The Horniman Musuem

After spending Monday at IKEA, Tuesday and Wednesday assembling furniture, and Thursday sitting around the house (in our pajamas) because of pouring rain, Friday morning we all woke up with serious cabin fever. 

The rain and cool temperatures and general gloominess were getting to me.  I was longing for a hot summer day in Boise, spent at Eagle Island or Ivywild, or boating and cooking s’mores.  I had a hard time getting out of bed, and facing another day with the kids.  There was just a cloud of melancholy hanging over me, and therefore the whole family.  I don’t know how to DO summer vacation here. I know there are endless possibilities and places to visit but I didn’t have the energy to look them up.  Our belongings haven’t arrived yet, which include the kids toys and a few books about London activities for children.  The rain also made an outing less appealing.   But someone from church had suggested Horniman museum, which is in our borough and only a bus ride away.   I couldn’t spend one more day cooped up in our pajamas so I decided to go check it out.  


Mim’s new wellies. She is so thrilled to be able to walk through puddles without getting a stern rebuke from me.


The Horniman Free Museum was founded by the owner of the worlds largest tea trading business in 1901. It is best known for its large stuffed animal collection and its musical instrument collection. (By stuffed animals I’m not referring to beanie babies.) The kids loved the animals until we got to the dogs, and then that hit a little too close to home for Eli so I told him they weren’t real. Eli, if you read this some day, I’m really sorry. Let’s chat.


I took this picture as we were leaving and the bus was coming so I was in a hurry. It’s a beautiful and large tile mosaic.

I took these pictures with my phone because I was all self-conscious about pulling about my camera to take pictures of photography.  There weren’t any signs that said “No Photography” or else I promise I wouldn’t have taken them. I’m law-abiding like that. 

Anyway, it was an exhibit of photographs of Siberian reindeer hunters over the last decade or so.   These two were a couple of my favorites.  The one on top is a man dumping BOILING water out of his mug, in -53 degrees Celsius.  (Which is -63.4 Farenheit!!)  Anyway, the water not only froze instantly, but made this awesome spectacle.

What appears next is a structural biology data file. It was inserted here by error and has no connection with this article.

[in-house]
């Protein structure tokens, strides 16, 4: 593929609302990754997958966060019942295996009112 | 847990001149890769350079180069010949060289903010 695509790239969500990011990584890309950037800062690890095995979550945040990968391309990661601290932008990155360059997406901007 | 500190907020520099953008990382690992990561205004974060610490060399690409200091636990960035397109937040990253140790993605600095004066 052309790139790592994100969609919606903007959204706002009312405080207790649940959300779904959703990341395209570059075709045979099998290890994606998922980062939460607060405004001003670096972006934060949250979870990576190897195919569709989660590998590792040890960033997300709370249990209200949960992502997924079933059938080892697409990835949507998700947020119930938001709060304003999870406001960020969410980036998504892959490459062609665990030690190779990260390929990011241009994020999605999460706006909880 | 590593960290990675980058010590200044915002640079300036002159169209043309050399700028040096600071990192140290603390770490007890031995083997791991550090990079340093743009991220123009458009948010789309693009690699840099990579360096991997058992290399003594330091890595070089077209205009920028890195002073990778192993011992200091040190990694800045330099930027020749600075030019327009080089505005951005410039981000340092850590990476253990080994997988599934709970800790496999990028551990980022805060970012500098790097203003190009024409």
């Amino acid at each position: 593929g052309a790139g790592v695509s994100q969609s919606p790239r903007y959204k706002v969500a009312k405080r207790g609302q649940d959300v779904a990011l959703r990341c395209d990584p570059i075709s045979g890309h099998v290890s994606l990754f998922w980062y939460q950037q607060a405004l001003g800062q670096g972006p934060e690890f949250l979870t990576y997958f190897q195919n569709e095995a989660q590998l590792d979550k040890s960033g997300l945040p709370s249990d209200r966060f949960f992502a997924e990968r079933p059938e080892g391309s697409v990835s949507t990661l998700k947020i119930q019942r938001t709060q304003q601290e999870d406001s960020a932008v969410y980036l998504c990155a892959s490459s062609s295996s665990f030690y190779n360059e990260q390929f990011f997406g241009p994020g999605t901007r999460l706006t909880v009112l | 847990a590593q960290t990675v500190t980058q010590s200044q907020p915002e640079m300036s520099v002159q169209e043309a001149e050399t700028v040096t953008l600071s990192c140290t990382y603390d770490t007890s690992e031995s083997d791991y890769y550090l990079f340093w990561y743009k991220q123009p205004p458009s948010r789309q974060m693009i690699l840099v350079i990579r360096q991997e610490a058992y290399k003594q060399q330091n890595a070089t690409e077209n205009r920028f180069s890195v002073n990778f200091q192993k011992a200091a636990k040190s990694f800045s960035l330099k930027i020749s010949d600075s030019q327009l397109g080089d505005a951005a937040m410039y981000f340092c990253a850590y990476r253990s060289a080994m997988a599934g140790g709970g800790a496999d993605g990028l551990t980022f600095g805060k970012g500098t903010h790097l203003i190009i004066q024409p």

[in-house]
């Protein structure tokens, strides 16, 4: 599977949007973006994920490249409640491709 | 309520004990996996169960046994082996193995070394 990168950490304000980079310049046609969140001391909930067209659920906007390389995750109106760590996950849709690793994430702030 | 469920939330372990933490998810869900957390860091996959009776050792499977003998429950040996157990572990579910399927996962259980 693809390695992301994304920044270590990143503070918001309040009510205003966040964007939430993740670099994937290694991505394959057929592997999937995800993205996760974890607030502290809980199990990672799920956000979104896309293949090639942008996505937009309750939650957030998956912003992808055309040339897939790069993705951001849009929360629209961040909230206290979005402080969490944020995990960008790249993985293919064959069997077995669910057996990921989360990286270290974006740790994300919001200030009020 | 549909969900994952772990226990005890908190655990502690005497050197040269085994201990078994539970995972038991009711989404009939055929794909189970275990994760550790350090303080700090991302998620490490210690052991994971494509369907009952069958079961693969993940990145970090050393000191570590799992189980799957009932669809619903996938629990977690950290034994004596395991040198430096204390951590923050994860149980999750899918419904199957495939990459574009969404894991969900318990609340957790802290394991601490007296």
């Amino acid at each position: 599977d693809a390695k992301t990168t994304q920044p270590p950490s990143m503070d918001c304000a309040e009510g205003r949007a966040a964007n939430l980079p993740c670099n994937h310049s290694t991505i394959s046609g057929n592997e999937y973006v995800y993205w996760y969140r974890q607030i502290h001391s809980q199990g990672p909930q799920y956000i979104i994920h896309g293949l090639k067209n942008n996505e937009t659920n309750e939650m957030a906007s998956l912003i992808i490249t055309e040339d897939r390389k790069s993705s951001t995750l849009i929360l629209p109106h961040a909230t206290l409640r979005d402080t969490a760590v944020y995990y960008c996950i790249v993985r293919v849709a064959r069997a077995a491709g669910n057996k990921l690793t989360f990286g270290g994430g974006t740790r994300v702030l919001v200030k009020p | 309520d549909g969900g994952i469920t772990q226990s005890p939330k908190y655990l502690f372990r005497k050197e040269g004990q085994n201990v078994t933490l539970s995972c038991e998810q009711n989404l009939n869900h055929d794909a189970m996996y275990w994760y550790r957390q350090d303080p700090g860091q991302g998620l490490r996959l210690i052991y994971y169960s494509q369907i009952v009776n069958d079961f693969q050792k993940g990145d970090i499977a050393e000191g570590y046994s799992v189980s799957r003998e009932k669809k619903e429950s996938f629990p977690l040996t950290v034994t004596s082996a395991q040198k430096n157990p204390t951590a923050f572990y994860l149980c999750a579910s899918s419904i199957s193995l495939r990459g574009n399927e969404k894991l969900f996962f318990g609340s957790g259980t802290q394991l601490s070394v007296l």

The picture below is just an adorable little Siberian girl making friends with a reindeer.  The exhibit kind of blew my mind.  They live in tents made out of reindeer skin, and pack up and move all the time and it’s just SOOOOOOO cold.  No hot showers, no mattresses, no internet!? Wha?! 


The collection of musical instruments was really impressive. Some of them dated back to 800AD and they were from all over the world. They were all labeled with a number and a corresponding caption below that explained what they were, where they were from or anything else significant about them. I wanted to read them all! But the kids of course didn’t have quite the attention span. I could have spent a couple hours just in that one hall. I didn’t take many pictures because I wasn’t sure if I was allowed to and there was also bad lighting and a bad glare off the glass. But this is just a small part of the woodwinds. There were are also brass, more trumpets that you could ever imagine, drums, organs, pianos, harps, strings, everything!


It was a really foggy, misty day so you can’t see very clearly. But the really pointy building you can barely make out is called The Shard. There are all kinds of quirky names for buildings here. There is also the Gherkin, the Cheese Grater and the Razor. I did a little reading about why the silly names, and it seems to be the public’s response to the extreme designs that architects are using to try to out-do each other. More on that later- I’m sure. All of those buildings are fairly recent additions to the London skyline and so it’s probably just a fad.


Gardens are such an important part of everything. Castles, museums, estates… all boast of their gardens. The Horniman Museum has 16 acres of gardens, including this little musical park where Eli plays bells in his new wellies.


The kids at the bus stop. Riding the bus is always it’s own kind of adventure. It’s fun to see so many different kinds of people.


There are signs all over on public transportation about being kind, offering up your seat to disabled people or pregnant women, etc. I really liked this one- if you can’t see it the first guys says “I will not eat smelly food”. Because it’s awful when you’re on the tube and it’s hot and humid and you’re packed like sardines and feeling ill and someone pulls out their leftover fish from lunch. *Heave.*

On that note…

We stopped at a bakery on the way home for muffins and we were all feeling better.  An important lesson I’m learning in life is that feelings rarely come before action. I rarely FEEL like running before I get my shoes on, but I’m always glad I did.   That’s sort of how my week went.  I didn’t FEEL like doing anything but the enjoyment came once I showed up.  

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